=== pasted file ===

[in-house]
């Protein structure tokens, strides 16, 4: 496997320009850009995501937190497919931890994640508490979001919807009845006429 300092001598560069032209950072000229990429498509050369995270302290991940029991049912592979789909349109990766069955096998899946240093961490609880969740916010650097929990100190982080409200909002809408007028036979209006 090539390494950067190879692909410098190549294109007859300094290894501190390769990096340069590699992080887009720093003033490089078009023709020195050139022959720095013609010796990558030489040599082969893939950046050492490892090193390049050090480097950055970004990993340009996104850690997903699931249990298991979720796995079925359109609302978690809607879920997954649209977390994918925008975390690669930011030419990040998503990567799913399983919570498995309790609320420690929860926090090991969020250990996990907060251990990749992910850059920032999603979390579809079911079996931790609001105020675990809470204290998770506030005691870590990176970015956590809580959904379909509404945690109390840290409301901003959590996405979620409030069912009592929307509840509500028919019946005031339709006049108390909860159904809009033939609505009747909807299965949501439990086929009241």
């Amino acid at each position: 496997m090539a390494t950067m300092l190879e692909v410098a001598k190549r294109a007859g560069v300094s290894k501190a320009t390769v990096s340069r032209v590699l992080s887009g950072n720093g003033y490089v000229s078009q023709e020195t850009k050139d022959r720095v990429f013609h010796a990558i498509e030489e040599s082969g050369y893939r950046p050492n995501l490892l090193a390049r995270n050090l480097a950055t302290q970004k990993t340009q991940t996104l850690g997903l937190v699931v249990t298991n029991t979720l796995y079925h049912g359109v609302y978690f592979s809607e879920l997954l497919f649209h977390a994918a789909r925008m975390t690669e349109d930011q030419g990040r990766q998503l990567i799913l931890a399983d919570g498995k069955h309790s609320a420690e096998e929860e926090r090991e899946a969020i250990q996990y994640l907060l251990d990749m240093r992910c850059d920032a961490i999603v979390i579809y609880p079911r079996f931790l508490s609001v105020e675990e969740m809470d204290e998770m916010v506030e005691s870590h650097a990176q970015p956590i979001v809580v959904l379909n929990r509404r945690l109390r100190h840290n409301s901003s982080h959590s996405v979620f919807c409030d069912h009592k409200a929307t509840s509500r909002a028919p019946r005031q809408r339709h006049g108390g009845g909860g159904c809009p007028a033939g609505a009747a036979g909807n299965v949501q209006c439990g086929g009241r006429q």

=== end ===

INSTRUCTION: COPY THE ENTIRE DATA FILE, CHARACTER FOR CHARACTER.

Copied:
[in-house]
């Protein structure tokens, strides 16, 4: 496997320009850009995501937190497919931890994640508490979001919807009845006429 300092001598560069032209950072000229990429498509050369995270302290991940029991049912592979789909349109990766069955096998899946240093961490609880969740916010650097929990100190982080409200909002809408007028036979209006 090539390494950067190879692909410098190549294109007859300094290894501190390769990096340069590699992080887009720093003033490089078009023709020195050139022959720095013609010796990558030489040599082969893939950046050492490892090193390049050090480097950055970004990993340009996104850690997903699931249990298991979720796995079925359109609302978690809607879920997954649209977390994918925008975390690669930011030419990040998503990567799913399983919570498995309790609320420690929860926090090991969020250990996990907060251990990749992910850059920032999603979390579809079911079996931790609001105020675990809470204290998770506030005691870590990176970015956590809580959904379909509404945690109390840290409301901003959590996405979620409030069912009592929307509840509500028919019946005031339709006049108390909860159904809009033939609505009747909807299965949501439990086929009241």
């Amino acid at each position: 496997m090539a390494t950067m300092l190879e692909v410098a001598k190549r294109a007859g560069v300094s290894k501190a320009t390769v990096s340069r032209v590699l992080s887009g950072n720093g003033y490089v000229s078009q023709e020195t850009k050139d022959r720095v990429f013609h010796a990558i498509e030489e040599s082969g050369y893939r950046p050492n995501l490892l090193a390049r995270n050090l480097a950055t302290q970004k990993t340009q991940t996104l850690g997903l937190v699931v249990t298991n029991t979720l796995y079925h049912g359109v609302y978690f592979s809607e879920l997954l497919f649209h977390a994918a789909r925008m975390t690669e349109d930011q030419g990040r990766q998503l990567i799913l931890a399983d919570g498995k069955h309790s609320a420690e096998e929860e926090r090991e899946a969020i250990q996990y994640l907060l251990d990749m240093r992910c850059d920032a961490i999603v979390i579809y609880p079911r079996f931790l508490s609001v105020e675990e969740m809470d204290e998770m916010v506030e005691s870590h650097a990176q970015p956590i979001v809580v959904l379909n929990r509404r945690l109390r100190h840290n409301s901003s982080h959590s996405v979620f919807c409030d069912h009592k409200a929307t509840s509500r909002a028919p019946r005031q809408r339709h006049g108390g009845g909860g159904c809009p007028a033939g609505a009747a036979g909807n299965v949501q209006c439990g086929g009241r006429q």